The quality of relationships is often overlooked as an important factor in parent engagement programming. While difficult to measure, retention in parent engagement programs is often linked to the quality of what is called the therapeutic alliance, which generally exists between school social workers and families, but can certainly extend to all school staff.
While not all parent engagement programs have this ‘therapeutic’ component, the importance of providing training on positive communication, empathy, and listening skills can benefit all parent-facing school staff. Relationship skills training provides a toolset for school staff to respond appropriately to resistance and challenges, therefore building and strengthening the working alliance with parents.
Teacher attitude affects parent-teacher relationships. School staff who enter the parent-teacher relationship with the basic assumption that parents want the best for their children, want them to learn and get good jobs, no matter what circumstances they live in find more success in engaging parents.
5. Create a culture of self-efficacy
Self-efficacy, or the belief in one’s capacity to achieve something, is linked to higher levels of parent engagement. Does the parent programming at your school build parent self-efficacy, self-confidence, and self-esteem? Do parents feel comfortable attending events or speaking up about planning events?
Parent self-esteem (related to self-efficacy) and confidence in their own academic ability also supports their tendency to get involved in their child’s academic endeavors. Researchers suggest creating flexible programming and involving parents in the planning of programming supports parents’ confidence and higher attendance.
6. Focus on fathers, too
While both parents play a crucial role in child development, recent attention has been placed on the integral role of fathers, and the need for fathers to be involved in parent programming. A recent study focused on what successful programs have done to not only recruit fathers but also keep fathers engaged in family programming.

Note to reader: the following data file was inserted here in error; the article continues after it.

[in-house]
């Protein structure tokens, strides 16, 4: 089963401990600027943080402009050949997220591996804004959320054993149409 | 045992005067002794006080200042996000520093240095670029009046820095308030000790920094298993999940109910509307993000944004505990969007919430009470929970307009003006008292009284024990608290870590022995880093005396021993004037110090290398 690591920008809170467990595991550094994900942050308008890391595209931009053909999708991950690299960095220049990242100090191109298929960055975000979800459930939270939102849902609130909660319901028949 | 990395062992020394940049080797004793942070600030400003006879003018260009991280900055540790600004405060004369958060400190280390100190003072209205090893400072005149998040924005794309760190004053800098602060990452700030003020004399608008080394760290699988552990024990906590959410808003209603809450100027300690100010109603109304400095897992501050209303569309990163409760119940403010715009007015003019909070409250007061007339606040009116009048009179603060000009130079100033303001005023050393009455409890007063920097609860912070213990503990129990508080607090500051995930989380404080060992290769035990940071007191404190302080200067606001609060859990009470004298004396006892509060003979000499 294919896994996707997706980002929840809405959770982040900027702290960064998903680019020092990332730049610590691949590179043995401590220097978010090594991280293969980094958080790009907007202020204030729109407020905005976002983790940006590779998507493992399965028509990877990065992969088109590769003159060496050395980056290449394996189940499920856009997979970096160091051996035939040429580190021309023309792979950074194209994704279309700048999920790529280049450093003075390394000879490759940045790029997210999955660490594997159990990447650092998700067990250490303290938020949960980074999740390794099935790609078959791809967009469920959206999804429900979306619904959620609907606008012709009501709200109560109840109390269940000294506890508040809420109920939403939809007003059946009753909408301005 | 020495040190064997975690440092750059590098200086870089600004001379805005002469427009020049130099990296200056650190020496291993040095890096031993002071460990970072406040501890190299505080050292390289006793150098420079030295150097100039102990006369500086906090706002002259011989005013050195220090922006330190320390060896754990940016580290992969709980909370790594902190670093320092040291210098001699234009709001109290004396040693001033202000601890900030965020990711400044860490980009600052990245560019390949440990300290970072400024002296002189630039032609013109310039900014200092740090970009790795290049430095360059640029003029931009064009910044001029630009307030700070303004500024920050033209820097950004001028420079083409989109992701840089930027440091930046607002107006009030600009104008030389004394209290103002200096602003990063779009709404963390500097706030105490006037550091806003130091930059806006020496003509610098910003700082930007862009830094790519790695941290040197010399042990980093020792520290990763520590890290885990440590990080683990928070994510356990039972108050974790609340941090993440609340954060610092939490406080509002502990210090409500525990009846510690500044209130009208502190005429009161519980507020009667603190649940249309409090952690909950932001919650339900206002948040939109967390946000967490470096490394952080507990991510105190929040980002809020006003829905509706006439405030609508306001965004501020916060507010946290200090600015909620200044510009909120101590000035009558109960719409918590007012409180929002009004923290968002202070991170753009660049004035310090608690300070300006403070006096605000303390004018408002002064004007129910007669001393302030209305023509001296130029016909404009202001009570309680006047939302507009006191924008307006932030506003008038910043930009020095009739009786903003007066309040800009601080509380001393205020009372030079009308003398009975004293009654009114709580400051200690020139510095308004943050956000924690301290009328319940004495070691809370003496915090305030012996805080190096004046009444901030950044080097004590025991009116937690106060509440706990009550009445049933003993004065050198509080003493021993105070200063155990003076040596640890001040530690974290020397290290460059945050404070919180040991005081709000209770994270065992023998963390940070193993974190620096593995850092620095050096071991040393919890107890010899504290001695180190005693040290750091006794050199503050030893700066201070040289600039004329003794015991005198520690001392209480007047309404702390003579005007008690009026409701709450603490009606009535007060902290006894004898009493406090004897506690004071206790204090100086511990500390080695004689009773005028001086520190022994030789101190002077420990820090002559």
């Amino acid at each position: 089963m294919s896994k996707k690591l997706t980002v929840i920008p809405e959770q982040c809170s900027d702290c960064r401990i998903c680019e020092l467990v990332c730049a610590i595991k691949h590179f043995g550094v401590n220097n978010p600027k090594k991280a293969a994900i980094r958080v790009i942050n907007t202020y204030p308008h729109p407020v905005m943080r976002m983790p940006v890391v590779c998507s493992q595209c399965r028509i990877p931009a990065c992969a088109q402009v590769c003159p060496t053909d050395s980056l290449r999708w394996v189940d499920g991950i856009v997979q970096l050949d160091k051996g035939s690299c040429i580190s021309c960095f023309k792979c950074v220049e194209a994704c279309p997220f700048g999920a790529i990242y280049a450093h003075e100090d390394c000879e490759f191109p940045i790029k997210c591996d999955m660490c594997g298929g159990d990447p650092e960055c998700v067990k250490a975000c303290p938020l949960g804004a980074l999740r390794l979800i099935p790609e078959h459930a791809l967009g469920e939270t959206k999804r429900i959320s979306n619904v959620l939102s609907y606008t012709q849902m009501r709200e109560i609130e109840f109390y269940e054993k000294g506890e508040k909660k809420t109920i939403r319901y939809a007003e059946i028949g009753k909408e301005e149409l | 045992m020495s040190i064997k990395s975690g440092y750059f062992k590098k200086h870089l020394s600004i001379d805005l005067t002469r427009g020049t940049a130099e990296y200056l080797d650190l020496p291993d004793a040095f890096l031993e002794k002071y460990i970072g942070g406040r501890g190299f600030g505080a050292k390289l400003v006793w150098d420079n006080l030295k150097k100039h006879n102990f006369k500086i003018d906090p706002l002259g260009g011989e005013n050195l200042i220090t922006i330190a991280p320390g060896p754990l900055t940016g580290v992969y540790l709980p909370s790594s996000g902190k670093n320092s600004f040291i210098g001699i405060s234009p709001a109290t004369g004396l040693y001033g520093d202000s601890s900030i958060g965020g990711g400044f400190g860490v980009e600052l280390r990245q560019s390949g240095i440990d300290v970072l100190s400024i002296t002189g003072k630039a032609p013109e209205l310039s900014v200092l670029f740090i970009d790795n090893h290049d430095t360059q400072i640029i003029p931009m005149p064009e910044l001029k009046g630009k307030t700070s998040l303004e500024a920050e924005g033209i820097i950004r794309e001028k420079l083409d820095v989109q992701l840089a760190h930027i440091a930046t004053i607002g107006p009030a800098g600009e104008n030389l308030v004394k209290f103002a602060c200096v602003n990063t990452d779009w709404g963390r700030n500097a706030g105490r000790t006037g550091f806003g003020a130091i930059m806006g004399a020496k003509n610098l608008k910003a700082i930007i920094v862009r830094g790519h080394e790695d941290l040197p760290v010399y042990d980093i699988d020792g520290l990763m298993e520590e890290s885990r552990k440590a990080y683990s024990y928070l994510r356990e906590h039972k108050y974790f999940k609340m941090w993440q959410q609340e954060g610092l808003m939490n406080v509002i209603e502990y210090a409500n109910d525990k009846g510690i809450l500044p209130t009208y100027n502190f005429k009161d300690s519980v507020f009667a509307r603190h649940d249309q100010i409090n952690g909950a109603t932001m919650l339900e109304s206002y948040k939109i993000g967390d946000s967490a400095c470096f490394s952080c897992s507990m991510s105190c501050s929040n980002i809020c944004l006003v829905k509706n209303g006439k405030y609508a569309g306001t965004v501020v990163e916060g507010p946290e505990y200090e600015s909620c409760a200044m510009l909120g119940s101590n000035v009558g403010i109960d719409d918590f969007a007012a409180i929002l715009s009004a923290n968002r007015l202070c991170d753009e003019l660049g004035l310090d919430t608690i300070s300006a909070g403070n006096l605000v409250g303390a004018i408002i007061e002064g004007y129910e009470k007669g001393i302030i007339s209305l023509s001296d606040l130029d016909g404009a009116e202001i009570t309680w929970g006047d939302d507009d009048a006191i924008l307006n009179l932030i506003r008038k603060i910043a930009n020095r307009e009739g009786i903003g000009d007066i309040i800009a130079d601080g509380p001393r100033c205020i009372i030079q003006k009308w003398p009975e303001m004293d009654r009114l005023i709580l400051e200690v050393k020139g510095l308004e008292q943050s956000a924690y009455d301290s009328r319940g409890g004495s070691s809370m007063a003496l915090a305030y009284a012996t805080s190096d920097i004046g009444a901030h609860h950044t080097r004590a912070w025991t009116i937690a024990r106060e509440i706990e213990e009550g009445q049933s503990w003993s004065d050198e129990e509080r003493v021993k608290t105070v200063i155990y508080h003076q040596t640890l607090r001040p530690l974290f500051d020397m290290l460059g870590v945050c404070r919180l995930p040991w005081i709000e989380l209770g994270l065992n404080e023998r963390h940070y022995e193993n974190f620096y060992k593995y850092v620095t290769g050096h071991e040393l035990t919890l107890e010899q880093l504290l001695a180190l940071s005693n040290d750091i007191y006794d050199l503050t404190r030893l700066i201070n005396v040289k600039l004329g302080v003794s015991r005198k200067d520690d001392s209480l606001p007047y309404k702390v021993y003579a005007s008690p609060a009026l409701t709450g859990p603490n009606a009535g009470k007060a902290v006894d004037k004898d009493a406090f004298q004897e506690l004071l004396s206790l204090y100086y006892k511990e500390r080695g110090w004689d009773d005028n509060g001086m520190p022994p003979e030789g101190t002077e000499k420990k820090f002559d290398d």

Some effective strategies found for recruitment were: connecting with trusted community-based organizations that primarily serve men, promoting the program in ‘male spaces,’ having male staff whenever possible, and highlighting program benefits, as, according to the study “men were regarded by professionals as more outcome-focused.”
7. Make it a matter of pedagogical design
One way to make it a matter of ‘pedagogy’? Use place-based education or project-based learning. Design lessons or units full of learning experiences that can work without parents, but that are way, way better with their presence and support.
For decades, researchers have exhaustively studied the elements of effective parent engagement programs, highlighting the importance of the issue and the role it plays in child development. The consensus of this body of research is that the importance of collaboration, discussion, and partnerships are hallmarks of effective parent engagement and academic achievement.
As educators, we must value our parents and their insights as much as those of our colleagues and students. Then, and only then, will parents truly be engaged in their child’s learning.
Carol Goedken is a former educator and CEO of Families & Schools Together, a parent-engagement non-profit transforming communities nationwide; image attribution flickr user usarmycorpofengineers;